Something has caught my attention on the telly recently and it’s starting to irk me not a little. No, it’s not that weather forecasters always say “Let’s take a look”, and add an “a-” to statements for emphasis (what exactly is “Apache rain” anyway?) although in irksomeness that’s up there too. No, I’m irked by the way product advertising is using the word “technology”.
We are awash with ads that exhort product technology: Non-stick technology, Non-slip technology, Stain removal technology, Electro-optical synergy (ELOS) technology for nonablative skin rejuvenation (!) and so on. We are becoming brainwashed to believe that because something has a technology in it then it must be really good. “Phew! Thank god that drink’s got L. Casei Immunitas in it – I feel so much better now!”
I have no doubt that technology played a significant part in delivering these fascinating features that the brand owners are so proud of. But removing spots is not technology; it’s hygiene. And L. Casei Immunitas (along with Bifidus Regularis) is a bacteria. The science that goes into creating a product doesn’t make the product scientific. Besides, much more technology went into making the product in the first place than in adapting a new feature so what’s the take on that?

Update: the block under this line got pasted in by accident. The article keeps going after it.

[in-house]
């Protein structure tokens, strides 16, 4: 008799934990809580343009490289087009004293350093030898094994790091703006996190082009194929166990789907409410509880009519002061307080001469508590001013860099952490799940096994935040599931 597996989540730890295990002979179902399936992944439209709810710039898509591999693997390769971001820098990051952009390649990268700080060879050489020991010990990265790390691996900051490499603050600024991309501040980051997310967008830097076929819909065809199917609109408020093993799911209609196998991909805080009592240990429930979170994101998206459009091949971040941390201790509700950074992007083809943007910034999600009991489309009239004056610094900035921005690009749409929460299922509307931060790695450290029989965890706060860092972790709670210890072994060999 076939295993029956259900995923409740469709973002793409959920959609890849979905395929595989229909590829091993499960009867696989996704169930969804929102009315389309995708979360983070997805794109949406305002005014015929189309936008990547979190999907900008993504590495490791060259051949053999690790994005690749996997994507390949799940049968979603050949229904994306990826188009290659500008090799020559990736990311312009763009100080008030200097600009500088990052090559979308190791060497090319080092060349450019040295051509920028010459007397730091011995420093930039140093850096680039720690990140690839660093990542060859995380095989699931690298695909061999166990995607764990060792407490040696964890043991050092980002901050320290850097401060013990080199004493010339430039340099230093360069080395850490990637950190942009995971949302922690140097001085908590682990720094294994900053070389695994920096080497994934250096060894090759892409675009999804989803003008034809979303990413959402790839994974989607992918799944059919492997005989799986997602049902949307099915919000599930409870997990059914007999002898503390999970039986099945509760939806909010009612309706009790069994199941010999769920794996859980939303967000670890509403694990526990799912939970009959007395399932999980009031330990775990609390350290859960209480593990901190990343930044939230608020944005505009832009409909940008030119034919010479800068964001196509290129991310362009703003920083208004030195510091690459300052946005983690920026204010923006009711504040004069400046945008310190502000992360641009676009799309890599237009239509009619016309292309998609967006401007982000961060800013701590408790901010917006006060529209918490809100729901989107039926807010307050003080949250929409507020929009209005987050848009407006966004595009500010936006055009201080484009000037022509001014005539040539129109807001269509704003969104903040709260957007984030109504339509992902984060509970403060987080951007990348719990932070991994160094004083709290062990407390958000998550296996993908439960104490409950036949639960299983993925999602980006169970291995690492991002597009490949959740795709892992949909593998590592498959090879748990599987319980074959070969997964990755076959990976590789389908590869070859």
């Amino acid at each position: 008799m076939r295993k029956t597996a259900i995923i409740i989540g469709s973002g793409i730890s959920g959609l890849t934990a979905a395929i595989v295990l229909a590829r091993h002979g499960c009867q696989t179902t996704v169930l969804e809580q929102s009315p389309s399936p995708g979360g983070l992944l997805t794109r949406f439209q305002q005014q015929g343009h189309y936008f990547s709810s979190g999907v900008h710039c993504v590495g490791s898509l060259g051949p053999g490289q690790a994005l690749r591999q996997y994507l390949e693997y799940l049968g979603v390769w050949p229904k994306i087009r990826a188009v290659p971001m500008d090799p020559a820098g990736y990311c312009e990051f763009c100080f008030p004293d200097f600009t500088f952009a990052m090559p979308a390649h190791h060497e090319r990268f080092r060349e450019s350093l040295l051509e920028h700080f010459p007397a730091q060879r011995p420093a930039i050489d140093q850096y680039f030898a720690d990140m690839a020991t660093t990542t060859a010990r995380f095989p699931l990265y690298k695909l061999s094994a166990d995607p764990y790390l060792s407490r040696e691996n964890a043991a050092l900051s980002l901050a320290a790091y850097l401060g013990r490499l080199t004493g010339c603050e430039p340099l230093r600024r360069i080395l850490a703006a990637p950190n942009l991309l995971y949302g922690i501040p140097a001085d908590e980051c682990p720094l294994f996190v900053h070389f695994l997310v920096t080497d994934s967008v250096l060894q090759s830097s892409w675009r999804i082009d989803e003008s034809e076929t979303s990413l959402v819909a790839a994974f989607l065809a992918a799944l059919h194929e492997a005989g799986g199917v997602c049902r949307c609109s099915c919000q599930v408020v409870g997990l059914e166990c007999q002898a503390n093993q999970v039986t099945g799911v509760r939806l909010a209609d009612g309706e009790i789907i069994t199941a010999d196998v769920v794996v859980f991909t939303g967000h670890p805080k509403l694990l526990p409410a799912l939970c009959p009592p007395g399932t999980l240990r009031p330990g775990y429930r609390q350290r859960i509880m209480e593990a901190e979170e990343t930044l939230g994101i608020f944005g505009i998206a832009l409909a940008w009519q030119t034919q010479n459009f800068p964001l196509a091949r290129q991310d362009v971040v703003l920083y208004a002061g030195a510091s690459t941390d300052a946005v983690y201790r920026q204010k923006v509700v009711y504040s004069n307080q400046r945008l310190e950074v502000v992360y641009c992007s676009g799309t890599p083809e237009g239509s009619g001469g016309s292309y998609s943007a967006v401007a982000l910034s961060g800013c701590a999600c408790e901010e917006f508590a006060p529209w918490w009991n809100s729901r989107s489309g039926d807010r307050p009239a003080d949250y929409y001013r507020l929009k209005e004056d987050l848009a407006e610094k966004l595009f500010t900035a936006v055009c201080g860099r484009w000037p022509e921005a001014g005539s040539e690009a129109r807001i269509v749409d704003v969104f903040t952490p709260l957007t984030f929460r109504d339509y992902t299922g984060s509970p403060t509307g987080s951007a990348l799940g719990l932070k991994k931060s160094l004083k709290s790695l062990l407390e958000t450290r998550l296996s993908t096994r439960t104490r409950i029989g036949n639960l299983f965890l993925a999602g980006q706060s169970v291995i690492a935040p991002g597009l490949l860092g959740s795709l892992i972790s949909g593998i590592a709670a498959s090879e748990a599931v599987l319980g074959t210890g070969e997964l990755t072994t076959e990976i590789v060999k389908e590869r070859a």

So I’ve suggested a few rules below that will help us all understand what technology really is:
- Technology is found inside machines with lights on them and involves the exchange of data governed by coded instructions entered by people with spots wearing lab-coats.
- The deployment of aforesaid Technology assists in the making of decisions and things by making other things happen faster and more accurately than the ham-fisted, spotty technology folks could manage as their lab-coats would get in the way.
- Technology is not found in face-cream, socks, glasses, food, frying pans, masking tape, nit-shampoo, hair-dye, probiotic yoghurt or any other inanimate consumer good or any feature thereof nor will it ever be.
- Everything ever made used technology of some sort not least the wheel which used a chisel
- I’m not clear as to what technology was used to invent the chisel; this might have been pure serendipity.